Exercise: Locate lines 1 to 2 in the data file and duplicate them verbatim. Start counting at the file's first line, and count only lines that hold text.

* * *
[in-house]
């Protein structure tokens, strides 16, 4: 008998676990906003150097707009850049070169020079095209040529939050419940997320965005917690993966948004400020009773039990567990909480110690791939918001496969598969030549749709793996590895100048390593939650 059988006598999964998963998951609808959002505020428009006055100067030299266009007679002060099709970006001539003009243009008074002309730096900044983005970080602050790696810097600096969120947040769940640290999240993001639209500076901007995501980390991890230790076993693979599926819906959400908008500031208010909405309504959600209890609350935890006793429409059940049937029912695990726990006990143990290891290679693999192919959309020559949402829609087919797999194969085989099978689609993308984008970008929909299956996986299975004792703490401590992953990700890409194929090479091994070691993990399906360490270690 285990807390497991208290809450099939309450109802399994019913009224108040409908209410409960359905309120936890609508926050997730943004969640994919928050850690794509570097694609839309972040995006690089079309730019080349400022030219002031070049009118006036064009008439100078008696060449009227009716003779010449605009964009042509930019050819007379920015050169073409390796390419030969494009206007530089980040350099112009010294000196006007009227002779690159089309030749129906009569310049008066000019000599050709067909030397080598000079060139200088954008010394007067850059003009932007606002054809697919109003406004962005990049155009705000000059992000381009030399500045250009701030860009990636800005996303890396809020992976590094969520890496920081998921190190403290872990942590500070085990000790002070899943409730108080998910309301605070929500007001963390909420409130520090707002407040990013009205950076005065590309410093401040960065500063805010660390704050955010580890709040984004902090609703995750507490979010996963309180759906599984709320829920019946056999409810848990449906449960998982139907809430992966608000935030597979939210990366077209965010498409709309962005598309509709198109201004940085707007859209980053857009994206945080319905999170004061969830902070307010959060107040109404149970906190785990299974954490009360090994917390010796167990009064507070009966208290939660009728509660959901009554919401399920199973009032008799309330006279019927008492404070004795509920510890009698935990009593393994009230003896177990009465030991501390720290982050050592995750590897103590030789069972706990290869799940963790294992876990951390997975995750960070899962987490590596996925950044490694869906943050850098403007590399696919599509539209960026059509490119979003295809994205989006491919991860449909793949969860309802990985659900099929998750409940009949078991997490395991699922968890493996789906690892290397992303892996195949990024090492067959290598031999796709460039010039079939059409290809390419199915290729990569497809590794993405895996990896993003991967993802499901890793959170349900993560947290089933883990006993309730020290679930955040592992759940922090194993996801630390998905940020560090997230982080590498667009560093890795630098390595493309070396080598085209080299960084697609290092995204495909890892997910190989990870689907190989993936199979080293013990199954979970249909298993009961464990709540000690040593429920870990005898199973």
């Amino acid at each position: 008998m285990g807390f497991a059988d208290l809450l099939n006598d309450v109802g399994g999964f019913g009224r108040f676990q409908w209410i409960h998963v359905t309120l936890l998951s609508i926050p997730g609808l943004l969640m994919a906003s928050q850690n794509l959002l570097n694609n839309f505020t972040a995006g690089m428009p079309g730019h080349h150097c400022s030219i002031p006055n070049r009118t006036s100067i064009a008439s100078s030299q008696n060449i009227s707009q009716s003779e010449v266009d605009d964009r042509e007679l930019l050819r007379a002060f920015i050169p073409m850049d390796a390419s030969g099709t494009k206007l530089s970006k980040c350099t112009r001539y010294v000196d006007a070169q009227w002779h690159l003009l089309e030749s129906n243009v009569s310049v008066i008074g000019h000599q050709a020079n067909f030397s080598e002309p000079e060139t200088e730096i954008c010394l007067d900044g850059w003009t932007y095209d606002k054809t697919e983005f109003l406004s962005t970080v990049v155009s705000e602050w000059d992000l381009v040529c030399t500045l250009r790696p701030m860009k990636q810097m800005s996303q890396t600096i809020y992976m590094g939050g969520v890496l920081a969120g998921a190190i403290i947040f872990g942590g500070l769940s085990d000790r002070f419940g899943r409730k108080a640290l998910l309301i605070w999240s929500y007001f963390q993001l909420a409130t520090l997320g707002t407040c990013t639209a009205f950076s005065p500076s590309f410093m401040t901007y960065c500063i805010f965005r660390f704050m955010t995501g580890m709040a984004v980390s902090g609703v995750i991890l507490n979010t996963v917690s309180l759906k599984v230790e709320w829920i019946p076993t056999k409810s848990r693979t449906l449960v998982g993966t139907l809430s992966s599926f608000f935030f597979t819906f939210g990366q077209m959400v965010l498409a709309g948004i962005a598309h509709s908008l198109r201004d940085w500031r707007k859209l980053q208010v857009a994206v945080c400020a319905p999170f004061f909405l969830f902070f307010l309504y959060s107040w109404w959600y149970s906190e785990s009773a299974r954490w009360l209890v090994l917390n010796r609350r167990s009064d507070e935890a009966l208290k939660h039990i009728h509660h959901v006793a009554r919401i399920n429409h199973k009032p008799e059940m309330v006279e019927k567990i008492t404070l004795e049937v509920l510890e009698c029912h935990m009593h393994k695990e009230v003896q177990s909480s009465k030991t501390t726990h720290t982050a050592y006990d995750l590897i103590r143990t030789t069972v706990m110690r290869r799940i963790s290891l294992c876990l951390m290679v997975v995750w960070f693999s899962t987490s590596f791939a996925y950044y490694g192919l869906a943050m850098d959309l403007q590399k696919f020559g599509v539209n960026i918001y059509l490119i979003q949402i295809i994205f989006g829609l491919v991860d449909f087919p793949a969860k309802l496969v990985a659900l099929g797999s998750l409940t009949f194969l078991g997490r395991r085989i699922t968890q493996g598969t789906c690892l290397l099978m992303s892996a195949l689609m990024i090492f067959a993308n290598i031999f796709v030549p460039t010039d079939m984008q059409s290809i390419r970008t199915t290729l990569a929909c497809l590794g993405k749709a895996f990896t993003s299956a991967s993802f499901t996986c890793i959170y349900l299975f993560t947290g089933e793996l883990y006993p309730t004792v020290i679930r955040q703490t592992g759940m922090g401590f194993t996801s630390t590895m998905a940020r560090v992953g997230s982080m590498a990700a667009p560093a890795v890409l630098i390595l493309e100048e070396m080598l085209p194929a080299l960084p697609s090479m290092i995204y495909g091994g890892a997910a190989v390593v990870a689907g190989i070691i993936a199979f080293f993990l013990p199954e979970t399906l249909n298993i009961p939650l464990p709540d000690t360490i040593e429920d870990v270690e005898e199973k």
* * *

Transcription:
[in-house]
């Protein structure tokens, strides 16, 4: 008998676990906003150097707009850049070169020079095209040529939050419940997320965005917690993966948004400020009773039990567990909480110690791939918001496969598969030549749709793996590895100048390593939650 059988006598999964998963998951609808959002505020428009006055100067030299266009007679002060099709970006001539003009243009008074002309730096900044983005970080602050790696810097600096969120947040769940640290999240993001639209500076901007995501980390991890230790076993693979599926819906959400908008500031208010909405309504959600209890609350935890006793429409059940049937029912695990726990006990143990290891290679693999192919959309020559949402829609087919797999194969085989099978689609993308984008970008929909299956996986299975004792703490401590992953990700890409194929090479091994070691993990399906360490270690 285990807390497991208290809450099939309450109802399994019913009224108040409908209410409960359905309120936890609508926050997730943004969640994919928050850690794509570097694609839309972040995006690089079309730019080349400022030219002031070049009118006036064009008439100078008696060449009227009716003779010449605009964009042509930019050819007379920015050169073409390796390419030969494009206007530089980040350099112009010294000196006007009227002779690159089309030749129906009569310049008066000019000599050709067909030397080598000079060139200088954008010394007067850059003009932007606002054809697919109003406004962005990049155009705000000059992000381009030399500045250009701030860009990636800005996303890396809020992976590094969520890496920081998921190190403290872990942590500070085990000790002070899943409730108080998910309301605070929500007001963390909420409130520090707002407040990013009205950076005065590309410093401040960065500063805010660390704050955010580890709040984004902090609703995750507490979010996963309180759906599984709320829920019946056999409810848990449906449960998982139907809430992966608000935030597979939210990366077209965010498409709309962005598309509709198109201004940085707007859209980053857009994206945080319905999170004061969830902070307010959060107040109404149970906190785990299974954490009360090994917390010796167990009064507070009966208290939660009728509660959901009554919401399920199973009032008799309330006279019927008492404070004795509920510890009698935990009593393994009230003896177990009465030991501390720290982050050592995750590897103590030789069972706990290869799940963790294992876990951390997975995750960070899962987490590596996925950044490694869906943050850098403007590399696919599509539209960026059509490119979003295809994205989006491919991860449909793949969860309802990985659900099929998750409940009949078991997490395991699922968890493996789906690892290397992303892996195949990024090492067959290598031999796709460039010039079939059409290809390419199915290729990569497809590794993405895996990896993003991967993802499901890793959170349900993560947290089933883990006993309730020290679930955040592992759940922090194993996801630390998905940020560090997230982080590498667009560093890795630098390595493309070396080598085209080299960084697609290092995204495909890892997910190989990870689907190989993936199979080293013990199954979970249909298993009961464990709540000690040593429920870990005898199973």